TNF Moves To Fox For $550 Million Per Season Over 5 Years

A lot of people do not care for Thursday Night Football. You can count me among them. There are a number of valid criticisms about the mid-week game, which has a tendency to provide the home team with an added advantage, since the visiting team has even less time to prepare for the game, but it will not be going anywhere any time soon.

Except, that is, to Fox, which just won a bid to broadcast the games for the next five seasons. According to reports, the annual payout from the network will come in at around $550 million per year, so this is a deal that is approaching $3 billion in total.

The deal includes 11 games per season, from Week Four through Week 15, with the exception of the Thanksgiving broadcasts, and the games will also be presented on the league’s own network as a simulcast, but Fox Sports will be the producer of all Thursday games.

In addition to the aforementioned exclusions, the deal with Fox is also absent digital rights. Last season, Amazon was the high bidder, awarded a $50 million contract to stream the Thursday games via their Prime service. That deal will presumably be up to the highest bidder once again.

One interesting thing to note, according to Sports Illustrated, is that Fox will have the leeway to use their own broadcasters, which could include Gus Johnson, who tends to be a fan favorite and is particularly known for his work in broadcasting college games.

The aforementioned Sports Illustrated article also notes that “there is a belief among sports media watchers that the NFL will provide a more attractive Thursday Night schedule for Fox given the financial outlay”, but adds, “we shall see on that”.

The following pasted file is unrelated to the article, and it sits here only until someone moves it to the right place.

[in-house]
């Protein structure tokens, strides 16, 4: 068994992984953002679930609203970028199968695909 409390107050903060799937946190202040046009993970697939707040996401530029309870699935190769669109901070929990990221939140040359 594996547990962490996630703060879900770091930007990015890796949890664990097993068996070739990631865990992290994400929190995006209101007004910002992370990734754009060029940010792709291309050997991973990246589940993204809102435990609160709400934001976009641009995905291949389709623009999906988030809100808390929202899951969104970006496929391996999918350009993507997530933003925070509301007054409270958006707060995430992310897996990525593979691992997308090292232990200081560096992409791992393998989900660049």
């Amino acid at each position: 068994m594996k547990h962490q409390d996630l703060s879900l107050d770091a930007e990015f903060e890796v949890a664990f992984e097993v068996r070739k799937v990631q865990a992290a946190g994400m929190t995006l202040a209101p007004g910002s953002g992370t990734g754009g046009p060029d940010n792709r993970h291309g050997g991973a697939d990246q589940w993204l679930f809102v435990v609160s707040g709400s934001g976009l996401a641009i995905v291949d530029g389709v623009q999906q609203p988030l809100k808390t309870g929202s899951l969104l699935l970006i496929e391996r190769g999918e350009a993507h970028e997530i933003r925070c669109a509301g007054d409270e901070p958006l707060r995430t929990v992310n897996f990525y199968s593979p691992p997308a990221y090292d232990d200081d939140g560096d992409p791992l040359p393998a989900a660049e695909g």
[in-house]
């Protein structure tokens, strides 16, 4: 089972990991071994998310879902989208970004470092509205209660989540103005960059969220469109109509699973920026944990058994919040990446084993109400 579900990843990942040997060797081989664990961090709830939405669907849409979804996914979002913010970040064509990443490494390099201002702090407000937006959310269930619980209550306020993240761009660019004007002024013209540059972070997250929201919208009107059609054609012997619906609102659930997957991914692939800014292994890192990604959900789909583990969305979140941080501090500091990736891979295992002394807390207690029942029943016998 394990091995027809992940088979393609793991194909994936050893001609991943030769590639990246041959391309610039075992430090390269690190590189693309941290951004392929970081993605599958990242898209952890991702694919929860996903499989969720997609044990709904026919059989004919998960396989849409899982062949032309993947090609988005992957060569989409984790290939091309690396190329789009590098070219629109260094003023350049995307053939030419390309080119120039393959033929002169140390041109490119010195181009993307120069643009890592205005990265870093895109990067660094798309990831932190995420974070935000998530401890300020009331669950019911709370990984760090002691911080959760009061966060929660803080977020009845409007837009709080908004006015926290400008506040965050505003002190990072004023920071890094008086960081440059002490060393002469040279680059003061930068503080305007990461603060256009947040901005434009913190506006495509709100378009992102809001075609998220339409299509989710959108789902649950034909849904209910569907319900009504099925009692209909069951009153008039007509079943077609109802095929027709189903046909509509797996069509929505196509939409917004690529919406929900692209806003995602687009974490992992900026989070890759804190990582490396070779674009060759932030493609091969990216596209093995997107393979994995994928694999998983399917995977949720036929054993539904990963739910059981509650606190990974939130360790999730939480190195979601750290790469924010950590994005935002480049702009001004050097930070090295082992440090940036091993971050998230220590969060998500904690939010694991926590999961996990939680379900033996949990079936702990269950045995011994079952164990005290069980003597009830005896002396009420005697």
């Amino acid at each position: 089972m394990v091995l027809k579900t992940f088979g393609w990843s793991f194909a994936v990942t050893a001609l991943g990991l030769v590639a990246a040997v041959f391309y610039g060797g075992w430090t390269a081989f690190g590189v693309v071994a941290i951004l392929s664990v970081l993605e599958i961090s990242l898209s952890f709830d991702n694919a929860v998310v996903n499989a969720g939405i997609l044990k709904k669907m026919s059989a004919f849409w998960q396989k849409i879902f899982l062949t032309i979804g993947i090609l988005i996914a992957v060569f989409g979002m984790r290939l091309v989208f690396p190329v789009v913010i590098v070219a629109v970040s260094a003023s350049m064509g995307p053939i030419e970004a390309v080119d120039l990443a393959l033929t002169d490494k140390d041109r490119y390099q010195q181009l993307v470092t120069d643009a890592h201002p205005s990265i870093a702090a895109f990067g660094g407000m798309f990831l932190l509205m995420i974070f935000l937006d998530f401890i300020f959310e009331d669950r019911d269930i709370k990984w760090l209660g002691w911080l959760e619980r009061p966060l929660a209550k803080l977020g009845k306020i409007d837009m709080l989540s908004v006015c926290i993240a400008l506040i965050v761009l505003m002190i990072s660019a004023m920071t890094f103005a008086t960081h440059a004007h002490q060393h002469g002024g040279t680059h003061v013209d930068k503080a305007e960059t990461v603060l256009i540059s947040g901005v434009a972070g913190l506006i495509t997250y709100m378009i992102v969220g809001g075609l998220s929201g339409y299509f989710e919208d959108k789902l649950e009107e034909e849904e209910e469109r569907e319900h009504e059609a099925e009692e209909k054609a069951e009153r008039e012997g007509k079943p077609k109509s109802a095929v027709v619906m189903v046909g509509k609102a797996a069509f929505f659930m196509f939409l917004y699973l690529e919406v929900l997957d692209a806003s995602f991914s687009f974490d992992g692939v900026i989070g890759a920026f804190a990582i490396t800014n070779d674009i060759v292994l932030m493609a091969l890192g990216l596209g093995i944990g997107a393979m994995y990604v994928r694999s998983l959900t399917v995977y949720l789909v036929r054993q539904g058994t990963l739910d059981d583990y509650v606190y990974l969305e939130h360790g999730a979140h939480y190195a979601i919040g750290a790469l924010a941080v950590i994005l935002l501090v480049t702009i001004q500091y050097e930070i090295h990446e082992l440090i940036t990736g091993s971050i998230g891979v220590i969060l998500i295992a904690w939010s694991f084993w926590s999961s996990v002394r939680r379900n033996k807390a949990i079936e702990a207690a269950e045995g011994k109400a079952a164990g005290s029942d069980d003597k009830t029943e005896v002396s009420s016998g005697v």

One would imagine that the NFL should be interested in doing more to strengthen both the reputation and the viewership of its mid-week product, especially if they have any intentions of adding games on additional days in the future, which has been kicked around in the past.

With Fox now broadcasting Thursday Night Football, logically, that means that CBS and NBC will not. While they released statements saying that they “made a competitive bid”, they also added that they are “very pleased to return to entertainment programming on television’s biggest night”.

Fox has just the opposite intention, with a desire to move further away from scripted programming and shifting more toward live sporting events and news-based content, according to the article.

The joint deal between CBS, NBC, and the NFL was valued at the same price per season as the current Fox deal, with each network chipping in $225 million, but for one network to foot the entire bill is obviously a substantial step.

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